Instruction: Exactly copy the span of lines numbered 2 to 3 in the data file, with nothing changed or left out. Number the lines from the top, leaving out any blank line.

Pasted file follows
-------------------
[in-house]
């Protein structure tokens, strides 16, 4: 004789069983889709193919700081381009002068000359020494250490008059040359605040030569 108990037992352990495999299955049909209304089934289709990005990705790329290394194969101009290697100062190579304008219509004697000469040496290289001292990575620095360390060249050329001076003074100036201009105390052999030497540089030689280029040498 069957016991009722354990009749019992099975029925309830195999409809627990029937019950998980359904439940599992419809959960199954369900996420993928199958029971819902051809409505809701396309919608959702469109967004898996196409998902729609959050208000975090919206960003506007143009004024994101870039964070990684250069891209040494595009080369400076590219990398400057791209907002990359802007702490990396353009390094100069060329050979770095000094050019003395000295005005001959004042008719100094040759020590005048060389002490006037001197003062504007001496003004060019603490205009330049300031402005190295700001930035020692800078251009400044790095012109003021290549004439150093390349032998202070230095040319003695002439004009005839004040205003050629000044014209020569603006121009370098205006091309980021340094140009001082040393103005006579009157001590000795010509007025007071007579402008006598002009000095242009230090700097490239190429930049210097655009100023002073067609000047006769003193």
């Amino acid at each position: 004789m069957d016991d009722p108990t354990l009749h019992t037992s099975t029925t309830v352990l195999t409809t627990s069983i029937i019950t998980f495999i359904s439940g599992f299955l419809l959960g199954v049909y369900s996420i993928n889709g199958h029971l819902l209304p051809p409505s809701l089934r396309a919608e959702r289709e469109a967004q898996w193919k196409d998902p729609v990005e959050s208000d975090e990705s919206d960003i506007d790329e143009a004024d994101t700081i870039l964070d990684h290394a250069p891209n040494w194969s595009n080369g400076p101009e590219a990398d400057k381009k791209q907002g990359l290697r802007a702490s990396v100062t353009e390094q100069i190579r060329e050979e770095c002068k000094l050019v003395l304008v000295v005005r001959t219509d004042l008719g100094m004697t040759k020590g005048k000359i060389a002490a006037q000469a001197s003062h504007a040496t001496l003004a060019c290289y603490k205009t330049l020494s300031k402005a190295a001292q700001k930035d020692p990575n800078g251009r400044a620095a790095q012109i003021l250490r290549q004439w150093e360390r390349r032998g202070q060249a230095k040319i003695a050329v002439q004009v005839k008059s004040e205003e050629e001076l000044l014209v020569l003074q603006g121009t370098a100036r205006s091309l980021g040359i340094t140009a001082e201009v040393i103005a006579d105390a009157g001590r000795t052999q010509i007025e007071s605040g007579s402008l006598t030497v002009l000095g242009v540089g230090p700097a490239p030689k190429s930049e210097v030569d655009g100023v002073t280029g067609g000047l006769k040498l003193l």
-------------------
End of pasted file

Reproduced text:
């Protein structure tokens, strides 16, 4: 004789069983889709193919700081381009002068000359020494250490008059040359605040030569 108990037992352990495999299955049909209304089934289709990005990705790329290394194969101009290697100062190579304008219509004697000469040496290289001292990575620095360390060249050329001076003074100036201009105390052999030497540089030689280029040498 069957016991009722354990009749019992099975029925309830195999409809627990029937019950998980359904439940599992419809959960199954369900996420993928199958029971819902051809409505809701396309919608959702469109967004898996196409998902729609959050208000975090919206960003506007143009004024994101870039964070990684250069891209040494595009080369400076590219990398400057791209907002990359802007702490990396353009390094100069060329050979770095000094050019003395000295005005001959004042008719100094040759020590005048060389002490006037001197003062504007001496003004060019603490205009330049300031402005190295700001930035020692800078251009400044790095012109003021290549004439150093390349032998202070230095040319003695002439004009005839004040205003050629000044014209020569603006121009370098205006091309980021340094140009001082040393103005006579009157001590000795010509007025007071007579402008006598002009000095242009230090700097490239190429930049210097655009100023002073067609000047006769003193």
């Amino acid at each position: 004789m069957d016991d009722p108990t354990l009749h019992t037992s099975t029925t309830v352990l195999t409809t627990s069983i029937i019950t998980f495999i359904s439940g599992f299955l419809l959960g199954v049909y369900s996420i993928n889709g199958h029971l819902l209304p051809p409505s809701l089934r396309a919608e959702r289709e469109a967004q898996w193919k196409d998902p729609v990005e959050s208000d975090e990705s919206d960003i506007d790329e143009a004024d994101t700081i870039l964070d990684h290394a250069p891209n040494w194969s595009n080369g400076p101009e590219a990398d400057k381009k791209q907002g990359l290697r802007a702490s990396v100062t353009e390094q100069i190579r060329e050979e770095c002068k000094l050019v003395l304008v000295v005005r001959t219509d004042l008719g100094m004697t040759k020590g005048k000359i060389a002490a006037q000469a001197s003062h504007a040496t001496l003004a060019c290289y603490k205009t330049l020494s300031k402005a190295a001292q700001k930035d020692p990575n800078g251009r400044a620095a790095q012109i003021l250490r290549q004439w150093e360390r390349r032998g202070q060249a230095k040319i003695a050329v002439q004009v005839k008059s004040e205003e050629e001076l000044l014209v020569l003074q603006g121009t370098a100036r205006s091309l980021g040359i340094t140009a001082e201009v040393i103005a006579d105390a009157g001590r000795t052999q010509i007025e007071s605040g007579s402008l006598t030497v002009l000095g242009v540089g230090p700097a490239p030689k190429s930049e210097v030569d655009g100023v002073t280029g067609g000047l006769k040498l003193l």